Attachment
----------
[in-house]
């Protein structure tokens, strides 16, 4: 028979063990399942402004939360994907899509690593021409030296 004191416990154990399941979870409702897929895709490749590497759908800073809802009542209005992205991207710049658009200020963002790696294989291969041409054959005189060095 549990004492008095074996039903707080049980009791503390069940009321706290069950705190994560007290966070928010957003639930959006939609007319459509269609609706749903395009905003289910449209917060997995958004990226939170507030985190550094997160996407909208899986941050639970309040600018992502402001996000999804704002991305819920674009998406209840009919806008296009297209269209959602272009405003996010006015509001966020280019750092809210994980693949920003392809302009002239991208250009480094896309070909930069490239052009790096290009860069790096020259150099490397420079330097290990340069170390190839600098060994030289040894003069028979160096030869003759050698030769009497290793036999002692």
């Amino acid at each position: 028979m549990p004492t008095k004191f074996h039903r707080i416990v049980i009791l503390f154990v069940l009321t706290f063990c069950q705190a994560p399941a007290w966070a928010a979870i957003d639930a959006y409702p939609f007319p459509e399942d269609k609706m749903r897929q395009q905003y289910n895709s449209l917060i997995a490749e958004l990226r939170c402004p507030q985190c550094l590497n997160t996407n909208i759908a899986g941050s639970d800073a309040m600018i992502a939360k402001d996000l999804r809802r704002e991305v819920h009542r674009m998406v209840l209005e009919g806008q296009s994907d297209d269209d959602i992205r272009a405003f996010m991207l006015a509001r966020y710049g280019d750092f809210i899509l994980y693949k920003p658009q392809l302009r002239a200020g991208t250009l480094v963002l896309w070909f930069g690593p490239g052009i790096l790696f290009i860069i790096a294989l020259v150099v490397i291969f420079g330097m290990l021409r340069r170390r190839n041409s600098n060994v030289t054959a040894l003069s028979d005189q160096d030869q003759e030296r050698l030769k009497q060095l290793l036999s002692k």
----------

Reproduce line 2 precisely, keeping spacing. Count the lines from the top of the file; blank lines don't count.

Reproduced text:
């Protein structure tokens, strides 16, 4: 028979063990399942402004939360994907899509690593021409030296 004191416990154990399941979870409702897929895709490749590497759908800073809802009542209005992205991207710049658009200020963002790696294989291969041409054959005189060095 549990004492008095074996039903707080049980009791503390069940009321706290069950705190994560007290966070928010957003639930959006939609007319459509269609609706749903395009905003289910449209917060997995958004990226939170507030985190550094997160996407909208899986941050639970309040600018992502402001996000999804704002991305819920674009998406209840009919806008296009297209269209959602272009405003996010006015509001966020280019750092809210994980693949920003392809302009002239991208250009480094896309070909930069490239052009790096290009860069790096020259150099490397420079330097290990340069170390190839600098060994030289040894003069028979160096030869003759050698030769009497290793036999002692």